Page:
I prepared a short talk on the theme of nonviolence that I am hoping will be read at one of the sessions in the upcoming symposium on nonviolence at the Attagliano Park in Rome. It is basically composed of excerpts from two chapters of my book, Free Interpretation Redux, An Inquiry into the background of Vengeance, Violence and Nonviolence.
I had a nice online chat with one of the bloggers following my blog, "Free Interpretation -- An Inquiry into the Background of Vengeance, Violence and Nonviolence".
We were talking about free interpretation and its connection to nonviolence. And, as is usual, every time nonviolence is talked about, Hitler and the Nazis are almost always invoked. Even just for the sake of argument, they would always asked how nonviolence could have been used against Hitler and the Nazis. They say that nonviolence could have never won the war against the likes of Hitler. They would say that nonviolence could have never stop the Nazis.
Anyway, I told him that nonviolence is not trying to stop Hitler or the likes of Hitler. Nonviolence is trying to stop violence. I continued that, sure, the Allied Forces won the war and stopped Hitler and the Nazis, but certainly, the Allies did not stop violence. You must agree with me that violence is clearly still with us.
I concluded by saying that nonviolence is not just about going against the horrors of war; it is not just about going against all forms of discrimination; it is not just going against all forms of violence. It is more about working in favor of peace and doing something for peace. It is more about carrying peace within you and carrying this peace to others. It is more about reconciling with yourself and reconciling with others. It is about feeling the human in you and feeling the human in others. It is about humanizing yourself. It is about humanizing the other.
Finally, I said, nonviolence is about liberating yourself when you
treat others as you would have them treat you.
"But what is violence, really? And what about the 'survival of the fittest' – as some people would want us to believe." He continued to query.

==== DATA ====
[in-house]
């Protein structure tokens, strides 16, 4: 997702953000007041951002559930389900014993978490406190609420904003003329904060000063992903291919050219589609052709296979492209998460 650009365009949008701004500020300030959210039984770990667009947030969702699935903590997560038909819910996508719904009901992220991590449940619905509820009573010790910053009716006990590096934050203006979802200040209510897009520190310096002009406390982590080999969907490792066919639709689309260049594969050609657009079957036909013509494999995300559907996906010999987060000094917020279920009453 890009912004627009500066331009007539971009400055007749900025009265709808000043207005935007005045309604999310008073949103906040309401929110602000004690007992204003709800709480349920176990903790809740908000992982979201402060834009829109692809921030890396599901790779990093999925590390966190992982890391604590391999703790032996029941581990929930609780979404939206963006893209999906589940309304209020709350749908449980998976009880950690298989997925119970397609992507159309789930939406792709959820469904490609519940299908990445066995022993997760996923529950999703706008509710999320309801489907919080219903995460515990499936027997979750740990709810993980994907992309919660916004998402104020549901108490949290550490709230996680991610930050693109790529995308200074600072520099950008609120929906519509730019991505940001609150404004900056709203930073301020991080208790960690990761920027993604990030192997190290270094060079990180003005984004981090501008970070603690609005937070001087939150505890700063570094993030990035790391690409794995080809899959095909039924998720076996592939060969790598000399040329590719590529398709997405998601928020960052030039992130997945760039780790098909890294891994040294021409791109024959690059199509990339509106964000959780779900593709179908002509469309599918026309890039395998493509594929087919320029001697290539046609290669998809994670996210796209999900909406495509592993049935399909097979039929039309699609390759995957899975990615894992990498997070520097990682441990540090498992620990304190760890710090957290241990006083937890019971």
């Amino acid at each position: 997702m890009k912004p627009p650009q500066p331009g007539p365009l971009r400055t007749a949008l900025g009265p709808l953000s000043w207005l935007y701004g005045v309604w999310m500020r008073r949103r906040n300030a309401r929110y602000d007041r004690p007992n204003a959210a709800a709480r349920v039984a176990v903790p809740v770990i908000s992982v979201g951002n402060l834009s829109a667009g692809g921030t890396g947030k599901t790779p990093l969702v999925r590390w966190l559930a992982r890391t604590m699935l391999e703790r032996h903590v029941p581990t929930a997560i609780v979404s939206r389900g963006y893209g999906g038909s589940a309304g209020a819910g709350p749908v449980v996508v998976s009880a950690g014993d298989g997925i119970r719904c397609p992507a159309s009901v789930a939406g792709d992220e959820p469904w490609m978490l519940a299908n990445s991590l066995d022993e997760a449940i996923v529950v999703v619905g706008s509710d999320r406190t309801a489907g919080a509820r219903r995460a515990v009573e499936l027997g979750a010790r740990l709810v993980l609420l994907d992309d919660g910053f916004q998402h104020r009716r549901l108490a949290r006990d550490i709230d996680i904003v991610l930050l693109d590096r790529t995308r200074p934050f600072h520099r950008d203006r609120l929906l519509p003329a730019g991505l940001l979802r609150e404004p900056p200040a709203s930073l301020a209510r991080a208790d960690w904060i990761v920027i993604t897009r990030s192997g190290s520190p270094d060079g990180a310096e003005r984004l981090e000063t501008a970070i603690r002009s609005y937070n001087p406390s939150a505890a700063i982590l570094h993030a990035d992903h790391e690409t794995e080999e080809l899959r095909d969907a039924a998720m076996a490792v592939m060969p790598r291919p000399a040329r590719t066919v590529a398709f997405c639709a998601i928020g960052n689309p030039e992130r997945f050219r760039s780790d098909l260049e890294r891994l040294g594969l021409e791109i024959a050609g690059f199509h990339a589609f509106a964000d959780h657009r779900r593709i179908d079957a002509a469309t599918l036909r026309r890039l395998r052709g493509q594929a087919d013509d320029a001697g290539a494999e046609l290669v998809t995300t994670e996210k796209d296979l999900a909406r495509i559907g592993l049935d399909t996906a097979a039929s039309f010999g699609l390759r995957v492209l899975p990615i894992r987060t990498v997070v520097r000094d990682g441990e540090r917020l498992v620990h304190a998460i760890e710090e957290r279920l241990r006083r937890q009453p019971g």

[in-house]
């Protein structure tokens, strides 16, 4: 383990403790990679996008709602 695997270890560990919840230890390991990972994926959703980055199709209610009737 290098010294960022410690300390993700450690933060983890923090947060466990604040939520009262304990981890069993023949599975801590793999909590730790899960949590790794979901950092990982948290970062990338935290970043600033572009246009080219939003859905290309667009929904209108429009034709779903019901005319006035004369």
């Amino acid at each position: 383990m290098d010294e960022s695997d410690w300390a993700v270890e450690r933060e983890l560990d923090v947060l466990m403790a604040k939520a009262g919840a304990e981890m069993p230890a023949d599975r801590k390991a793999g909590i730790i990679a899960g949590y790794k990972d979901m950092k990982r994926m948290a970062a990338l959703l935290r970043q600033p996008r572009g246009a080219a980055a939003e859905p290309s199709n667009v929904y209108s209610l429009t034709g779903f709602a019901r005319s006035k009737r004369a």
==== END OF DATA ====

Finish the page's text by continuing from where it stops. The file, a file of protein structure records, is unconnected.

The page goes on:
So, I responded that it is not like that at all. Sure, sometimes, it is like a "jungle" out there, but people are not the same as the animals in the jungle. No, because people have freedom of choice – people have intentions. And this is the main difference between humans and the rest of the other living beings on this planet. Humans have intentionality; they have the freedom to choose. Each individual, each human group has intentionality. And very often, this is exactly where conflicts arise – when people choose to impose their intentionality on others.
When I impose something on another; I am actually choosing for the other. I am therefore negating his fundamental freedom – his freedom to choose. It could be as simple and as innocent as a censure – like stopping someone from saying their mind or voicing their opinion; or as extreme as choosing someone's death for him (murder) – the extreme case of stopping the other's intentionality (which is to preserve oneself and to continue living).
Violence then, is the appropriation of the other's choice or intentionality. Put in another way, violence is the imposition of one's intentionality on the intentionality of the other.
I can say then, that as long as one does not impose one's beliefs, one's faith, one's god, one's choice, one's intentionality, especially, one's stupidity on another -- then, one can freely do whatever one wants.
What about nonviolence – what is it exactly?
I answered that it is really not that complicated. If we know what violence is, then, nonviolence is non-tolerance of violence. In reality, we can say that tolerance of violence is violence.
If the human being is intentionality, and violence is going against that intentionality; then, nonviolence is to contribute to the enhancement of that intentionality. To put it simply, if the human being’s transformation is hindered by pain and suffering, and his basic project is the overcoming of this pain, this suffering – then, helping him alleviate his pain, his suffering, is nonviolence.
Helping him in his transformation, then, is the greatest active-nonviolence act one can do for another – the most valid of all actions!
It is life's project par excellence!
• In other words, to humanize is to act with nonviolence.
• The most important nonviolent act: to humanize the other.
• To humanize the other is to humanize the earth.
• To humanize the earth is to humanize yourself.
• Helping the other in his transformation is self-transformation.
• If you take this as your reality, as your mission, then nothing can detain you from your destiny, and you would have opened the other's future, his own destiny.
This, for me, is nonviolence.